But, if the six times he was heckled at the Straw Poll presentation are anything to go by, things are not going entirely to plan. He has made enemies of his own party, and is considered a joke by Democrats and the media. “If this man can get the nomination to be the Republican nominee for president,” said Harry Reid, the Senate majority leader this week, “then I pity the Republican party.”

Cruz, in the end, was bedazzled by the adulation of the Tea Party. He made his grab for the fame and headline profile of figures like Michelle Bachman or Sarah Palin, and got it. Only now, as the dust settles, he is finding he has paid a high price in credibility.

It is a dark sign for America's fractured politics that Cruz might yet be vindicated. He's vowed to fight on to de-fund Obamacare. The government is only funded until January. The debt ceiling crisis is only postponed until .

Cruz and the Tea Party may be down, but they aren't out yet.

 

Ted Cruz speaks to the media after meeting with Republican senators on 16 October 2013. Photo: Getty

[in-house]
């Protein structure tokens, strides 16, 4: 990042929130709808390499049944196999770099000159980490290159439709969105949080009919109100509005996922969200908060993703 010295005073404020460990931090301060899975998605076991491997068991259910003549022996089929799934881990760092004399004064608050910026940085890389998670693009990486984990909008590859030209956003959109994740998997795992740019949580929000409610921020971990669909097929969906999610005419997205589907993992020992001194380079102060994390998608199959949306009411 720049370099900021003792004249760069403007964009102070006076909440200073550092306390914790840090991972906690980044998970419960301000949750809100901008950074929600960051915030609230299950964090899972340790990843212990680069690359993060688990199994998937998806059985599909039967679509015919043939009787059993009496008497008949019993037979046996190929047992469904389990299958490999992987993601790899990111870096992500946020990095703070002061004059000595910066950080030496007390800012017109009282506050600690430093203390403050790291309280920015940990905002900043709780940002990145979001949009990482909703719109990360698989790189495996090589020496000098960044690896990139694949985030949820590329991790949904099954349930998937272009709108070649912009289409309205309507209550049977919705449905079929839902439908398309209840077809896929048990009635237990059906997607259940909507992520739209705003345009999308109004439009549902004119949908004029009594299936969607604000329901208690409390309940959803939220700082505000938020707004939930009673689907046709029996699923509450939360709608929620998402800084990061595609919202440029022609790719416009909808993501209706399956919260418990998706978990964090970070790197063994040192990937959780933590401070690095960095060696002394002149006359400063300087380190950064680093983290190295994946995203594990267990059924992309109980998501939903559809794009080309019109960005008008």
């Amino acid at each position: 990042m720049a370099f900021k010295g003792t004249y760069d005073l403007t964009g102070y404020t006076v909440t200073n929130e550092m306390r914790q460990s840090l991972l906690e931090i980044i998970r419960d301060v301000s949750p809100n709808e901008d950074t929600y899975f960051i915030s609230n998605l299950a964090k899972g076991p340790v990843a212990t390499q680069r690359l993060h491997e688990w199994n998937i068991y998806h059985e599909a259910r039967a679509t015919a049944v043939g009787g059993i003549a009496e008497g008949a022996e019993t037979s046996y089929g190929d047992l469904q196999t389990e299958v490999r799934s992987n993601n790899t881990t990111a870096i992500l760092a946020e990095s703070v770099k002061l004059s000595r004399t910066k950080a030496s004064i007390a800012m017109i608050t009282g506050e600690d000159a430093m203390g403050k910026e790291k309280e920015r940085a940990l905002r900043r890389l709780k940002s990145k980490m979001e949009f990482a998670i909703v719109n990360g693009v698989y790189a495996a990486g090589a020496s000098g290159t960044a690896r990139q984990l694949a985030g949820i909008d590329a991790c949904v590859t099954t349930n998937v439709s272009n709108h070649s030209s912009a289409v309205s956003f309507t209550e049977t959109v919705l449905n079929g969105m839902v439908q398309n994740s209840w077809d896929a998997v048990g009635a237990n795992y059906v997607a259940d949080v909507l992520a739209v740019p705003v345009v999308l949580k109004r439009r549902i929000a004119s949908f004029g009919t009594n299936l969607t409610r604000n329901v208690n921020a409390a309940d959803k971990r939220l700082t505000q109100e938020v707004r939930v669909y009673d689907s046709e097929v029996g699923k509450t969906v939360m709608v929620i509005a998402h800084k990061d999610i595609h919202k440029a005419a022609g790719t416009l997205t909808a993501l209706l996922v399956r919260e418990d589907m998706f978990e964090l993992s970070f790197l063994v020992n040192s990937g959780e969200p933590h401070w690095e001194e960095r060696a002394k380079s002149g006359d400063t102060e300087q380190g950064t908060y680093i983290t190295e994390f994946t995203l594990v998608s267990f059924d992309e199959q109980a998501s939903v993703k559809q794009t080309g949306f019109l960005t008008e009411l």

Nicky Woolf is a writer for the Guardian based in the US. He tweets @NickyWoolf.

Getty
Show Hide image

Millennial Man: How Emmanuel Macron is charming France's globalised youth

At the French presidential candidate's London rally, supporters cheered for a reformist. 

If it weren’t for the flags – the blue, white and red of France, but also the European Union’s starred circle – the audience’s colourful signs and loud cheers could have been confused with those of a rock star’s concert. There even were VIP bracelets and queues outside Westminster Central Hall, of fans who waited hours but didn’t make it in. This wasn't a Beyonce concert, but a rally for France’s shiny political maverick, the centrist presidential candidate Emmanuel Macron. He arrived on stage under a thunder of applause, which lasted the full minute he took to salute the first rank.